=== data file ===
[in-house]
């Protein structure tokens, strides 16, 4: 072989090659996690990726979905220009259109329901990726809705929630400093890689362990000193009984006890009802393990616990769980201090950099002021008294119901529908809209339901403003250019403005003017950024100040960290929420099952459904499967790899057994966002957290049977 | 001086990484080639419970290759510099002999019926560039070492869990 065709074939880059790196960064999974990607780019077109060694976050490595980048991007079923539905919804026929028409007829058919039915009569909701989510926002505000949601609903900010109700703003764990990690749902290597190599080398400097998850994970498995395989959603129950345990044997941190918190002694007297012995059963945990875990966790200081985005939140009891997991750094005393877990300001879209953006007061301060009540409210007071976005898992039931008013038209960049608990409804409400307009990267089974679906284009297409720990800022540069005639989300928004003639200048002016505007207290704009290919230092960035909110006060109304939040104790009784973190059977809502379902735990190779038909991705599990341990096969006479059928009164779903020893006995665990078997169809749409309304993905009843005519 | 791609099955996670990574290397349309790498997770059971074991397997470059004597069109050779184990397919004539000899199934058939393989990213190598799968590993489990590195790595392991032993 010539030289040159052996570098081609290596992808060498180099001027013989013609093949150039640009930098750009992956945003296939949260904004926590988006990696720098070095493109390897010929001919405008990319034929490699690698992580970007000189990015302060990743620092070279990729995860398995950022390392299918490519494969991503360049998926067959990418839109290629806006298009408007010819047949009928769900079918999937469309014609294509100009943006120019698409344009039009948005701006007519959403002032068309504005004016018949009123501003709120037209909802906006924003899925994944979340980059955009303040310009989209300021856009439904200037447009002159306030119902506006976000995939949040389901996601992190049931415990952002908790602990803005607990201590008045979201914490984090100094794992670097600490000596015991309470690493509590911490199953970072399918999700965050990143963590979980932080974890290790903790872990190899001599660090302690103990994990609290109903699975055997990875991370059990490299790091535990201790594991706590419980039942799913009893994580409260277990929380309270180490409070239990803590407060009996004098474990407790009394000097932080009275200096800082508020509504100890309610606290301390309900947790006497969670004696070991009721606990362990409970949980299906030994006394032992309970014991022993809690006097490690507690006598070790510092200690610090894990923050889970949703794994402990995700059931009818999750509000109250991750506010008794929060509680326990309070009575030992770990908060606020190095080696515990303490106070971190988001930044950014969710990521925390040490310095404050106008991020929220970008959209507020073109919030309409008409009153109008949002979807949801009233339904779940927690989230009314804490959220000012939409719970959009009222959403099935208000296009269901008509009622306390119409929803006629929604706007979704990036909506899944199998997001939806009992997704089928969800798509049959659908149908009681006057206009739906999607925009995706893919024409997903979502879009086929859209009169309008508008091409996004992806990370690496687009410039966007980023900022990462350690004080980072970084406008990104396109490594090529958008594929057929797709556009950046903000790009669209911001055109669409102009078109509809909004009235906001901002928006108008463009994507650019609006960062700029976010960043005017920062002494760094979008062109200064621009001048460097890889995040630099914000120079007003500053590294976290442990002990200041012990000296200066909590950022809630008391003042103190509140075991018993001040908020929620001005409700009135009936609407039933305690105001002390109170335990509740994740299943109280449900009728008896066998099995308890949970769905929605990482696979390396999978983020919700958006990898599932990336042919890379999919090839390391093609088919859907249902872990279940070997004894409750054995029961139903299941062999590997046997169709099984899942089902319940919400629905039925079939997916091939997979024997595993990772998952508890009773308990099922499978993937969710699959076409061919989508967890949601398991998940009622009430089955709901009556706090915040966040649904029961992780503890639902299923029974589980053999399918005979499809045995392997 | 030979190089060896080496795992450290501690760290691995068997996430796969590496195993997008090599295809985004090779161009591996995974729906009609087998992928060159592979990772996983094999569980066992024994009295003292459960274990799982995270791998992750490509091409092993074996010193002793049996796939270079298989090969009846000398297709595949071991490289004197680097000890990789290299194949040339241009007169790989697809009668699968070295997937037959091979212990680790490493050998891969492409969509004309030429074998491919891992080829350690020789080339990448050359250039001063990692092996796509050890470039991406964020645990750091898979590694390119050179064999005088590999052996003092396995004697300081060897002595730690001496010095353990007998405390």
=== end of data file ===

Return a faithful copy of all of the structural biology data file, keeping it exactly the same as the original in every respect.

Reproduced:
[in-house]
């Protein structure tokens, strides 16, 4: 072989090659996690990726979905220009259109329901990726809705929630400093890689362990000193009984006890009802393990616990769980201090950099002021008294119901529908809209339901403003250019403005003017950024100040960290929420099952459904499967790899057994966002957290049977 | 001086990484080639419970290759510099002999019926560039070492869990 065709074939880059790196960064999974990607780019077109060694976050490595980048991007079923539905919804026929028409007829058919039915009569909701989510926002505000949601609903900010109700703003764990990690749902290597190599080398400097998850994970498995395989959603129950345990044997941190918190002694007297012995059963945990875990966790200081985005939140009891997991750094005393877990300001879209953006007061301060009540409210007071976005898992039931008013038209960049608990409804409400307009990267089974679906284009297409720990800022540069005639989300928004003639200048002016505007207290704009290919230092960035909110006060109304939040104790009784973190059977809502379902735990190779038909991705599990341990096969006479059928009164779903020893006995665990078997169809749409309304993905009843005519 | 791609099955996670990574290397349309790498997770059971074991397997470059004597069109050779184990397919004539000899199934058939393989990213190598799968590993489990590195790595392991032993 010539030289040159052996570098081609290596992808060498180099001027013989013609093949150039640009930098750009992956945003296939949260904004926590988006990696720098070095493109390897010929001919405008990319034929490699690698992580970007000189990015302060990743620092070279990729995860398995950022390392299918490519494969991503360049998926067959990418839109290629806006298009408007010819047949009928769900079918999937469309014609294509100009943006120019698409344009039009948005701006007519959403002032068309504005004016018949009123501003709120037209909802906006924003899925994944979340980059955009303040310009989209300021856009439904200037447009002159306030119902506006976000995939949040389901996601992190049931415990952002908790602990803005607990201590008045979201914490984090100094794992670097600490000596015991309470690493509590911490199953970072399918999700965050990143963590979980932080974890290790903790872990190899001599660090302690103990994990609290109903699975055997990875991370059990490299790091535990201790594991706590419980039942799913009893994580409260277990929380309270180490409070239990803590407060009996004098474990407790009394000097932080009275200096800082508020509504100890309610606290301390309900947790006497969670004696070991009721606990362990409970949980299906030994006394032992309970014991022993809690006097490690507690006598070790510092200690610090894990923050889970949703794994402990995700059931009818999750509000109250991750506010008794929060509680326990309070009575030992770990908060606020190095080696515990303490106070971190988001930044950014969710990521925390040490310095404050106008991020929220970008959209507020073109919030309409008409009153109008949002979807949801009233339904779940927690989230009314804490959220000012939409719970959009009222959403099935208000296009269901008509009622306390119409929803006629929604706007979704990036909506899944199998997001939806009992997704089928969800798509049959659908149908009681006057206009739906999607925009995706893919024409997903979502879009086929859209009169309008508008091409996004992806990370690496687009410039966007980023900022990462350690004080980072970084406008990104396109490594090529958008594929057929797709556009950046903000790009669209911001055109669409102009078109509809909004009235906001901002928006108008463009994507650019609006960062700029976010960043005017920062002494760094979008062109200064621009001048460097890889995040630099914000120079007003500053590294976290442990002990200041012990000296200066909590950022809630008391003042103190509140075991018993001040908020929620001005409700009135009936609407039933305690105001002390109170335990509740994740299943109280449900009728008896066998099995308890949970769905929605990482696979390396999978983020919700958006990898599932990336042919890379999919090839390391093609088919859907249902872990279940070997004894409750054995029961139903299941062999590997046997169709099984899942089902319940919400629905039925079939997916091939997979024997595993990772998952508890009773308990099922499978993937969710699959076409061919989508967890949601398991998940009622009430089955709901009556706090915040966040649904029961992780503890639902299923029974589980053999399918005979499809045995392997 | 030979190089060896080496795992450290501690760290691995068997996430796969590496195993997008090599295809985004090779161009591996995974729906009609087998992928060159592979990772996983094999569980066992024994009295003292459960274990799982995270791998992750490509091409092993074996010193002793049996796939270079298989090969009846000398297709595949071991490289004197680097000890990789290299194949040339241009007169790989697809009668699968070295997937037959091979212990680790490493050998891969492409969509004309030429074998491919891992080829350690020789080339990448050359250039001063990692092996796509050890470039991406964020645990750091898979590694390119050179064999005088590999052996003092396995004697300081060897002595730690001496010095353990007998405390």